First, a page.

So Elizabeth I is pleased by her read of “The Ocean, to Cynthia”. She gets what Raleigh is trying to say to her. His way of making apology for the glitch of him secretly marrying Elizabeth Throgmorton and he feels so bad that she was so hurt upon discovery of this thing. Ralegh tells us he wanted to mitigate her anger towards him and so while in the tower he began thinking about what to write to express how it kills him when she scorns him. Raleigh’s commonplace book indicates he wanted to give her the gift of “Bewty that cannot vade” and therefore he calls her “ever fair” Hero in his elegy celebrating Elizabeth I in “The Ocean, to Cynthia”:
On Sestos’ shore, Leander’s late resort,
Hero hath left no lamp to guide her love.
Thou lookest for light in vain, and storms arise;
She sleeps thy death that erst thy danger sighed;
Strive then no more, bow down thy weary eyes,
Eyes which to all these woes thy heart have guided.
She is gone, she is lost, she is found, she is ever fair;
Sorrow draws weakly where love draws not too;
Woe’s cries sound nothing, but only in love’s ear.
Do then by dying what life cannot do.
Raleigh strives to create the present in his poetry of her as his Hero the fair who is ever fair. Hence although she is gone, she is lost, to him, he is sure when she found by whomever “she is ever fair”.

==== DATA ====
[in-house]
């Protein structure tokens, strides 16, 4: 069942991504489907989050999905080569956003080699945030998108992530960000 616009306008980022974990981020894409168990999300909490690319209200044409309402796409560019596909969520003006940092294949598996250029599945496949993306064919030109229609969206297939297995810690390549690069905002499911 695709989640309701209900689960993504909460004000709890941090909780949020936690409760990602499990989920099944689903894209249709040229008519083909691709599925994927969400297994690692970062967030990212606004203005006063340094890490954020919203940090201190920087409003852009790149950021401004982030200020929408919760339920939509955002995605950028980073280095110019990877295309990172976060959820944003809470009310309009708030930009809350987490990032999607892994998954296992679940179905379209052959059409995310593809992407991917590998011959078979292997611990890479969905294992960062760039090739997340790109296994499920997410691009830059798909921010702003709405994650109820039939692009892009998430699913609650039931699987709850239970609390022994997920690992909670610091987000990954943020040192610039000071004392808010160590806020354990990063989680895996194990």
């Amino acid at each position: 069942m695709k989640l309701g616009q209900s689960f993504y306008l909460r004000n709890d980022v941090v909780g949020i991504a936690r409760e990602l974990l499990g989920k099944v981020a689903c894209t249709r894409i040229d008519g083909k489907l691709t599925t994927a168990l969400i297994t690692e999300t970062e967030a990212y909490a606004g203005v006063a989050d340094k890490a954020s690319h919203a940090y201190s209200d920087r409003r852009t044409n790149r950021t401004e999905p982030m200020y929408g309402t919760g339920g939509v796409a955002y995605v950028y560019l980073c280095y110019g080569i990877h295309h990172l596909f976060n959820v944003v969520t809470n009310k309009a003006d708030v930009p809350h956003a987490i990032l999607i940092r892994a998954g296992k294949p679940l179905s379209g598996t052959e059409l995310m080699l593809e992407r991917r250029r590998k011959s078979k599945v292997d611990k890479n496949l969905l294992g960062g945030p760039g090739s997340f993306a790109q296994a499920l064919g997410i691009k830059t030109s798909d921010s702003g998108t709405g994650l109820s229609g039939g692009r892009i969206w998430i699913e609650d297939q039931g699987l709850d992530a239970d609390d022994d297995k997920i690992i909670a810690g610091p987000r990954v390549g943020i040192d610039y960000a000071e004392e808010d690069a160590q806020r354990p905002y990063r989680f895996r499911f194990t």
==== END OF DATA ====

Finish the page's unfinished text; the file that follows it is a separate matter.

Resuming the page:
What makes Ralegh different from the Earl of Essex is that he was known as, and indeed attacked for being, a writer and for using poetry in his political life. Essex calls him a bird, a cuckoo, a parrot who unceasingly prates. Raleigh asserts his power as a poet as he constructs a symbolic order that confers immortality upon Elizabeth. For example:
Essex bitterly inveighs against Ralegh’s precedence at court. Sir Walter is characterized as a bird, a cuckoo, a parrot, that can “never cease to prate.” He is also “Water,” Elizabeth’s nickname for him: “filthy water makes unholsome broth” and “it is to much to thinke,/So pure a mouth should puddle water drinke.” The Earl tries to show that Raleigh’s “conceite,” created with “wretched skill,” has “cost” Essex’s “high conceate.”
Ralegh also asserts his power, as a poet, to construct a symbolic order that confers immortality upon Elizabeth. This literary service is celebrated in a poem which he copied into his commonplace book.
Now we have present made
To Cynthia, phaebe, flora,
Diana and Aurora:
Bewty that cannot vade. (1-4)